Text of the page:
THE CHILDREN OF GAZA AND THE CHILDREN OF ISRAEL
In recent days, a teacher at the Righi High School in Rome has made national headlines for alleged improper behavior towards an Italian-Israeli student who was made uncomfortable, according to newspaper reports, by the way the teacher chose to address the Israeli-Palestinian issue in classroom. The news strikes me a lot, not so much for the details always reported in approximate and sensationalist terms by the newspapers, but because it forces me to ask myself questions. If it’s true, as he wrote in the article “It’s a strange game…” Dr. Maria Giubettini published last week on this blog about what is happening in the Gaza Strip, that “in the end the winning move is not to play“, I wonder, however, as a teacher I can remain silent in the face of the horror of what is happening and above all with respect to the violent narrative built on the <<which side are you, with the Jews or the Palestinians?>> or worse << with the terrorists of Hamas or with the democracy of Israel?>>.
Isn’t it my duty to talk to the students about what is happening? Because yes, in short, it’s not like I can continue to talk about the conspiracy of Catiline, or Dante Alighieri as if nothing had happened, while my students are bombarded every day by atrocious images or ideological narratives and maybe they don’t even know where Palestine is!
<<Who makes you do that?! You enter a minefield. You risk offending the sensibilities of some parents! >> some of my colleagues tell me. What about the students? And their sensitivity? and their right to know, to understand, to “see”.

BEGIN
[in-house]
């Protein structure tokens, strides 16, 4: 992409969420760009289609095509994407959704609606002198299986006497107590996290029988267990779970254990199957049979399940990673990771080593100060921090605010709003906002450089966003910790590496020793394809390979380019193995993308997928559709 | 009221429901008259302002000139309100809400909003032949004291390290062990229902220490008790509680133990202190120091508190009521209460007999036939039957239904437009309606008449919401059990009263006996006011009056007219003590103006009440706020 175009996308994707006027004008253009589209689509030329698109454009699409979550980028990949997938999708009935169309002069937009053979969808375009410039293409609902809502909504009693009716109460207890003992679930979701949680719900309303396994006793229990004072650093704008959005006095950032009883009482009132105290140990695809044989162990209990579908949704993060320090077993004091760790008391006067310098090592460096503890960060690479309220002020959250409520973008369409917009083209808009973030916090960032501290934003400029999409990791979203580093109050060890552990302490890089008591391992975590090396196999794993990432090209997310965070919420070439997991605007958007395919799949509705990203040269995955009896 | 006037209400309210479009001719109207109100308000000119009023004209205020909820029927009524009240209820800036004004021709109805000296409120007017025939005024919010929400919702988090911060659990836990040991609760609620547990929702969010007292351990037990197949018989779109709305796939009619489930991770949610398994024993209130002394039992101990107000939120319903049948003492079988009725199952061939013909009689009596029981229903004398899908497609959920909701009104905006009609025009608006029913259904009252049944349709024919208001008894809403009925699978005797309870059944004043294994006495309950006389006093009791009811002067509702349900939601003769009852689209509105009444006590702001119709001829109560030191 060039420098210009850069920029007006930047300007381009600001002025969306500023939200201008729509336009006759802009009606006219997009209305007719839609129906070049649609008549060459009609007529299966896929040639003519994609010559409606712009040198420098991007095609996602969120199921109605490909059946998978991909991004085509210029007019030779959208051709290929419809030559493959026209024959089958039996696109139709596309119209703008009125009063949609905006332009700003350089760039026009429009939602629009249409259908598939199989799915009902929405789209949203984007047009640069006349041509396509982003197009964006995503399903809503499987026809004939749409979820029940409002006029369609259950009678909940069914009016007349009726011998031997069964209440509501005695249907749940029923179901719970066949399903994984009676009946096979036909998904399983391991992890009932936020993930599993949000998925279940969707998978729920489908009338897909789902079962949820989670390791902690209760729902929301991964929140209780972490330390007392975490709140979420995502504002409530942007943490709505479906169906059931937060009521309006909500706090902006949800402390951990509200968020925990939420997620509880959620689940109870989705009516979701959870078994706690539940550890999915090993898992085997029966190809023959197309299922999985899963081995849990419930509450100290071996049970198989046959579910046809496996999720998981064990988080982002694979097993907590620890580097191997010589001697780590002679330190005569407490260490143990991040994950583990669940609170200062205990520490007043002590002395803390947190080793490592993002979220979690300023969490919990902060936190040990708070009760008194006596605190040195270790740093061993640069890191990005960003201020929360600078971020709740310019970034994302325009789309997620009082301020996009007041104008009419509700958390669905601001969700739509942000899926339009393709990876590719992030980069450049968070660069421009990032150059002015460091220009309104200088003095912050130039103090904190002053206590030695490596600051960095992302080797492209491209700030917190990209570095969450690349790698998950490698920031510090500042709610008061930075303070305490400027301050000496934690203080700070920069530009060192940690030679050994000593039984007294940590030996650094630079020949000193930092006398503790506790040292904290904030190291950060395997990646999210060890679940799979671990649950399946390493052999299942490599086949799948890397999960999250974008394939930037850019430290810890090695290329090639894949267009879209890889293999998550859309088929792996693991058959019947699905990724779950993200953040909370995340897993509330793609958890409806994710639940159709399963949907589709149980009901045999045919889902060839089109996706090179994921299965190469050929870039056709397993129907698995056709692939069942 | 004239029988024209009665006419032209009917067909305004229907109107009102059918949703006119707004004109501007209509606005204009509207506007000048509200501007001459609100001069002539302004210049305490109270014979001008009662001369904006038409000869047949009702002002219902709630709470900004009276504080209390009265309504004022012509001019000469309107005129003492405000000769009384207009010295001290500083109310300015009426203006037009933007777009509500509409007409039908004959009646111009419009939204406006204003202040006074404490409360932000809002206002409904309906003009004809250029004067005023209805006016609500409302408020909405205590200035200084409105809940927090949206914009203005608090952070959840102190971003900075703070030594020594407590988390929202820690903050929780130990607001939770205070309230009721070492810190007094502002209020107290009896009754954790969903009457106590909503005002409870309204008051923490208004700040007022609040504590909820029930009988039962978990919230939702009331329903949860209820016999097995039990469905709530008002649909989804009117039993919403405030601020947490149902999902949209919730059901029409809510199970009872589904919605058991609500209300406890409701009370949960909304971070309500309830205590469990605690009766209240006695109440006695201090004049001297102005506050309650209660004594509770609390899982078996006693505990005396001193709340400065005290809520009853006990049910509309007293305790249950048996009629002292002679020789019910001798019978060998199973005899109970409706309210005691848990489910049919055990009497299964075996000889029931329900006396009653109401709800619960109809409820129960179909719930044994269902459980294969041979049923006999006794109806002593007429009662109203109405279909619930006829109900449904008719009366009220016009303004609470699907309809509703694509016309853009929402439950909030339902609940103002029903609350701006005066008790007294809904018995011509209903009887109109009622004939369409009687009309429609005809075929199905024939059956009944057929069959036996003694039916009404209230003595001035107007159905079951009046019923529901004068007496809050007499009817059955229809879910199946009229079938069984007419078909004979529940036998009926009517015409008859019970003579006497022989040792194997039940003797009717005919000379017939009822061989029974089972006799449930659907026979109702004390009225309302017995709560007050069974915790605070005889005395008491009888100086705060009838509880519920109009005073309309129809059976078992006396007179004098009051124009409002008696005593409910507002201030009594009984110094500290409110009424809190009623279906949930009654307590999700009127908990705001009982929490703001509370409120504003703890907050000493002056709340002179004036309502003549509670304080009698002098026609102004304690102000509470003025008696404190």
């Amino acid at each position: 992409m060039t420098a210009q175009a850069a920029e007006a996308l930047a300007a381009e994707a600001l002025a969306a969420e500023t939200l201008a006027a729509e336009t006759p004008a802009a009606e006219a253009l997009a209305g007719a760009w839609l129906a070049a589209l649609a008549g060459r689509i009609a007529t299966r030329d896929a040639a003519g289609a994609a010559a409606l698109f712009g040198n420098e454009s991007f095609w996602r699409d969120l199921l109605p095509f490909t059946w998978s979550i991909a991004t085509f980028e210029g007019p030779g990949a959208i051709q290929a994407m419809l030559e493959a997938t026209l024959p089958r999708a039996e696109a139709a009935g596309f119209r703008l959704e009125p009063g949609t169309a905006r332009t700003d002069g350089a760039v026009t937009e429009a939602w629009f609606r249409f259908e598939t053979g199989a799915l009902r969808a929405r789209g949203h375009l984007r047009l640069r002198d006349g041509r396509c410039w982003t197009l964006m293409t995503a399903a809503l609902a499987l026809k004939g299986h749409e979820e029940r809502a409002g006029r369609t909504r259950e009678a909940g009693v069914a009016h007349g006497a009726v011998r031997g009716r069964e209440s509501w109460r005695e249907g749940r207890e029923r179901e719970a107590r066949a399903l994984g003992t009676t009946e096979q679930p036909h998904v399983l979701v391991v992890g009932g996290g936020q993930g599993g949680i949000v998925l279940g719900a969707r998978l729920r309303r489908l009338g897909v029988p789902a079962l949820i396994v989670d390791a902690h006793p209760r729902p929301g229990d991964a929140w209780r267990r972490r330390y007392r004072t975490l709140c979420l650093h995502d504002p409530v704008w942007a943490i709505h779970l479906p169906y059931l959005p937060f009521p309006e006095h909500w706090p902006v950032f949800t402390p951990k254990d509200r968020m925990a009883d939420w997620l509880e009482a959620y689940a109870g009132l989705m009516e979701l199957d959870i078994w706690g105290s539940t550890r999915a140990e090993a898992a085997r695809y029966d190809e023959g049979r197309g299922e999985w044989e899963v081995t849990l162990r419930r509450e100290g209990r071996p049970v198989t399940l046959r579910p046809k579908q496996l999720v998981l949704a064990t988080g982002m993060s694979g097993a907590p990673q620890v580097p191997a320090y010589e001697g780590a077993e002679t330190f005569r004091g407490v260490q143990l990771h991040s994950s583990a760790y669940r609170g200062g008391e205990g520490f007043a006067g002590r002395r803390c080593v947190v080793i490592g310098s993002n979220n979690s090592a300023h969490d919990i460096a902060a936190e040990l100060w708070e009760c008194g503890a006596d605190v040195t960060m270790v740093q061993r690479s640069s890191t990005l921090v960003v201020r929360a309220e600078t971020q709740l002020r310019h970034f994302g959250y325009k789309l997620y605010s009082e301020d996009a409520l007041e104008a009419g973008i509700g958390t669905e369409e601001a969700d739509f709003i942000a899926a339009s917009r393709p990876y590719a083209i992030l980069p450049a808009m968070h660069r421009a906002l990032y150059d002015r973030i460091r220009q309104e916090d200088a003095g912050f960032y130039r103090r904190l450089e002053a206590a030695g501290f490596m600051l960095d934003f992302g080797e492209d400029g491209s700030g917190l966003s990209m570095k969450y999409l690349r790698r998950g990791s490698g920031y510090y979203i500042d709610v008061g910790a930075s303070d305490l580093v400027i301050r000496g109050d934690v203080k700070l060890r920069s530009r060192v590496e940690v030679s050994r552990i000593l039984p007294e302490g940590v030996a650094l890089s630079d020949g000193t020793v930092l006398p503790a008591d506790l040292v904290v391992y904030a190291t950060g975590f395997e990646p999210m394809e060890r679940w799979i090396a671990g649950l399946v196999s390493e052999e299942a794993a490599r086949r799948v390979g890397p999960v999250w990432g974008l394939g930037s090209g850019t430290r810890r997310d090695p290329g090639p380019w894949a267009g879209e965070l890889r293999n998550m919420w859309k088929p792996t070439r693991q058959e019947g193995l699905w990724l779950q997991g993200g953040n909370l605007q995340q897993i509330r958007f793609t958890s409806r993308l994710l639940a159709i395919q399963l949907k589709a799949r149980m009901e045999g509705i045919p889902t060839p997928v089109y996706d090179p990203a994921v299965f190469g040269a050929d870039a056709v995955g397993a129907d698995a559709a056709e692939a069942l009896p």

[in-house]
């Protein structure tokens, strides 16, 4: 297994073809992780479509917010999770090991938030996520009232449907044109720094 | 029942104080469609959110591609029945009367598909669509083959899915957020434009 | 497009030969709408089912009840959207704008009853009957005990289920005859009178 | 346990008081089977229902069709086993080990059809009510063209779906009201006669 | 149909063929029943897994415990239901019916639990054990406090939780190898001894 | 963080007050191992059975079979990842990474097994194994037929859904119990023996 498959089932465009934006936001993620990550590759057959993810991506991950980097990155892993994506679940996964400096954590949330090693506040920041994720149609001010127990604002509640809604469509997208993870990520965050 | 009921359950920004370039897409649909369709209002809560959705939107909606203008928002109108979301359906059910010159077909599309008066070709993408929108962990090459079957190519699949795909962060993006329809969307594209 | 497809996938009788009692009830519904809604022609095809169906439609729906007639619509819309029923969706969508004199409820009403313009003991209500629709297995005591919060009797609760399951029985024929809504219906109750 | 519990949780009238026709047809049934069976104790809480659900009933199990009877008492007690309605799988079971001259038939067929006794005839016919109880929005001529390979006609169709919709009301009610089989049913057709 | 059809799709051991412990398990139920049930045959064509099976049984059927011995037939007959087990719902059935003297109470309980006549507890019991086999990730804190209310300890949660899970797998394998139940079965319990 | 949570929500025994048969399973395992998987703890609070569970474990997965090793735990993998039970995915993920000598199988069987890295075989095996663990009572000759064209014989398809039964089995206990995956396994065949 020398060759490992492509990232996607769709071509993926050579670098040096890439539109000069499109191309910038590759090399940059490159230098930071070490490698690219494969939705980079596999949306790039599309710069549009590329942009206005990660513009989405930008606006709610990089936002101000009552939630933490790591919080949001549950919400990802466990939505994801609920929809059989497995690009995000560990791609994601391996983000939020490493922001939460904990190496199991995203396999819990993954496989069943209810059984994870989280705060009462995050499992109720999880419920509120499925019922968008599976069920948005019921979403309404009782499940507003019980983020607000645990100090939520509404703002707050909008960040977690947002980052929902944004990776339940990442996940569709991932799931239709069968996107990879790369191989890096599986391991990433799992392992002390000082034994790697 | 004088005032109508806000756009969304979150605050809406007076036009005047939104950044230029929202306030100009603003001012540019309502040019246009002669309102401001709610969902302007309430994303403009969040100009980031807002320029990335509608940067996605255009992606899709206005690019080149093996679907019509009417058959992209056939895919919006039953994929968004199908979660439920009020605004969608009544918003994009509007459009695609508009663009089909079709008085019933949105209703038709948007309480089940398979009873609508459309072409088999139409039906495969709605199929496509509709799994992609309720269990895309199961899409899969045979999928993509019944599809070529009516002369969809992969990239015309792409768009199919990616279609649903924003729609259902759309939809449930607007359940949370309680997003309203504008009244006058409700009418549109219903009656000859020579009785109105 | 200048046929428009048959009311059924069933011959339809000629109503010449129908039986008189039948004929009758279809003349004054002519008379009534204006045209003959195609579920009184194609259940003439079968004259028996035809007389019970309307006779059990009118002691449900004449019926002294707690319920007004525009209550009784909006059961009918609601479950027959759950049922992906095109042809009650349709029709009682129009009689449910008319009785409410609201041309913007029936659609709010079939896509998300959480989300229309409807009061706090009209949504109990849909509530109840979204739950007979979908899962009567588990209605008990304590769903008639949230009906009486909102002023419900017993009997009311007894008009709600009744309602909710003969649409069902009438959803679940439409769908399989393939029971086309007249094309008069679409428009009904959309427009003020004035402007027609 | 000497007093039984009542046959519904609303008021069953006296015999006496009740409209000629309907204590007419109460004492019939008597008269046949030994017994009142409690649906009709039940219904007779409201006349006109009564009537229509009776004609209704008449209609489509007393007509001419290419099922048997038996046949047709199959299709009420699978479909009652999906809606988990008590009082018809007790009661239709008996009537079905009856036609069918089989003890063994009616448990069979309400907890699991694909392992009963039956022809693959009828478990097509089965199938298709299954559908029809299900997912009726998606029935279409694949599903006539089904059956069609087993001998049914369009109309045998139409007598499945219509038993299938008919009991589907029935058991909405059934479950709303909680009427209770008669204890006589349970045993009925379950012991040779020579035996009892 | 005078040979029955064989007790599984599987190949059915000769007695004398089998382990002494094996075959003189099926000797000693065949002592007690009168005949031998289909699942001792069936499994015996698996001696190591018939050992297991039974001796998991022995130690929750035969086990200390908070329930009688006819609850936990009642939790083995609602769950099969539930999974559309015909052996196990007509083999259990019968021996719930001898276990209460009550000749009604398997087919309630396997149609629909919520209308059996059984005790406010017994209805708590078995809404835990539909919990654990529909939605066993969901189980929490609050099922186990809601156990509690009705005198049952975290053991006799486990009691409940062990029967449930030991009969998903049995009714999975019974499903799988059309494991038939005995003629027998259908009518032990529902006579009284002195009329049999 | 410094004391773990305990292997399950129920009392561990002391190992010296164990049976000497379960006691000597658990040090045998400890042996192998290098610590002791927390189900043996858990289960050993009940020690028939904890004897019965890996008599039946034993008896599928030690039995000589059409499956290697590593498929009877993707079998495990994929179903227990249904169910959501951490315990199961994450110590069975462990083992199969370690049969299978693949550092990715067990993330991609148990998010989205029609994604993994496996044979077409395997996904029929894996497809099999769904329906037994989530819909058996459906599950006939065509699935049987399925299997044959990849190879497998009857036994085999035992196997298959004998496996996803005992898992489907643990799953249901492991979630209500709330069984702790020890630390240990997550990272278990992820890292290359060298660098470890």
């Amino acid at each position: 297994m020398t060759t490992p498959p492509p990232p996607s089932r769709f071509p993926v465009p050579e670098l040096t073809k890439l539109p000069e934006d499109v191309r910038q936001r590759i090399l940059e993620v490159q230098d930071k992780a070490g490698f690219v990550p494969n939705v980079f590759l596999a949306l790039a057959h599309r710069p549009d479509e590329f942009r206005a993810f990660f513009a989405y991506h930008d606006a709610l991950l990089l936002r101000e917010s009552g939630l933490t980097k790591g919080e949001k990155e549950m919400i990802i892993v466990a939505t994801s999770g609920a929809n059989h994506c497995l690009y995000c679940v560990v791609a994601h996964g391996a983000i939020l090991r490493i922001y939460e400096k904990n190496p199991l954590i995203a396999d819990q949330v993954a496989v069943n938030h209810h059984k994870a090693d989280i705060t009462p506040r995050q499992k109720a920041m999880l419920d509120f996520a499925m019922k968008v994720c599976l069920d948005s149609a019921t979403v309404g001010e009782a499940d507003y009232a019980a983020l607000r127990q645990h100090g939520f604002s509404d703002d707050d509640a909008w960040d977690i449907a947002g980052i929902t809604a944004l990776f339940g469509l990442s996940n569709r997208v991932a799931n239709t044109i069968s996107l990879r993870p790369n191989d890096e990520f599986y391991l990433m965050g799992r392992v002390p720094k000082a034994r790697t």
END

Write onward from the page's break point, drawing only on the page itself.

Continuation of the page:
I am then reminded of the words of the former Minister of Education Maria Stella Gelmini who, in a 2010 interview with Corriere della Sera (which at the time, I confess, made me jump in my chair!), said “If a teacher wants to be a politician, he must leave school and get elected. That is the place for his battles, not the chair.”
Oh no! One cannot confuse “doing politics” with “ideological indoctrination”! Teaching is already a political act in itself if by politics we mean the confrontation on everything that concerns us and that we live. But what image of a teacher and a person could I propose to my students if I accepted even the idea that there can be taboo topics among human beings that cannot be talked about or, worse, that it is possible to legitimize disinterest, lack of affectivity in the face of the pain and tragedy of two peoples
I am a teacher and, fortunately for me, I do not have to convey a religious confession or a revealed truth but I can and I want to reflect with my students on the enormous horror of what is happening, on the children of Gaza, on the children of Israel, on the broken lives… ‘Cause the end of those lives concerns me… It affects us, all of us.